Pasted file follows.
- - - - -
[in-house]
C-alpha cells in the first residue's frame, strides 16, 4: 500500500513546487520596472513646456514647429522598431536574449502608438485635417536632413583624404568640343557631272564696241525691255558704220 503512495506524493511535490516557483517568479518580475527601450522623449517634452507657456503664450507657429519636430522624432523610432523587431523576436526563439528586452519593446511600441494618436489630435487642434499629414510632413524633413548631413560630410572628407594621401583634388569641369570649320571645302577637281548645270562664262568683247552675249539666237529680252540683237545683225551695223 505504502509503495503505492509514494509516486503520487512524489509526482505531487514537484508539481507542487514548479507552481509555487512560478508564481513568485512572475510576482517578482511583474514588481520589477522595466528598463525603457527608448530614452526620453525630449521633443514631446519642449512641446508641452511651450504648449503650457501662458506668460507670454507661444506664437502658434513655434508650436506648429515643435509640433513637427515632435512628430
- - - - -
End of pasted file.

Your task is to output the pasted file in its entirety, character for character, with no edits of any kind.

[in-house]
C-alpha cells in the first residue's frame, strides 16, 4: 500500500513546487520596472513646456514647429522598431536574449502608438485635417536632413583624404568640343557631272564696241525691255558704220 503512495506524493511535490516557483517568479518580475527601450522623449517634452507657456503664450507657429519636430522624432523610432523587431523576436526563439528586452519593446511600441494618436489630435487642434499629414510632413524633413548631413560630410572628407594621401583634388569641369570649320571645302577637281548645270562664262568683247552675249539666237529680252540683237545683225551695223 505504502509503495503505492509514494509516486503520487512524489509526482505531487514537484508539481507542487514548479507552481509555487512560478508564481513568485512572475510576482517578482511583474514588481520589477522595466528598463525603457527608448530614452526620453525630449521633443514631446519642449512641446508641452511651450504648449503650457501662458506668460507670454507661444506664437502658434513655434508650436506648429515643435509640433513637427515632435512628430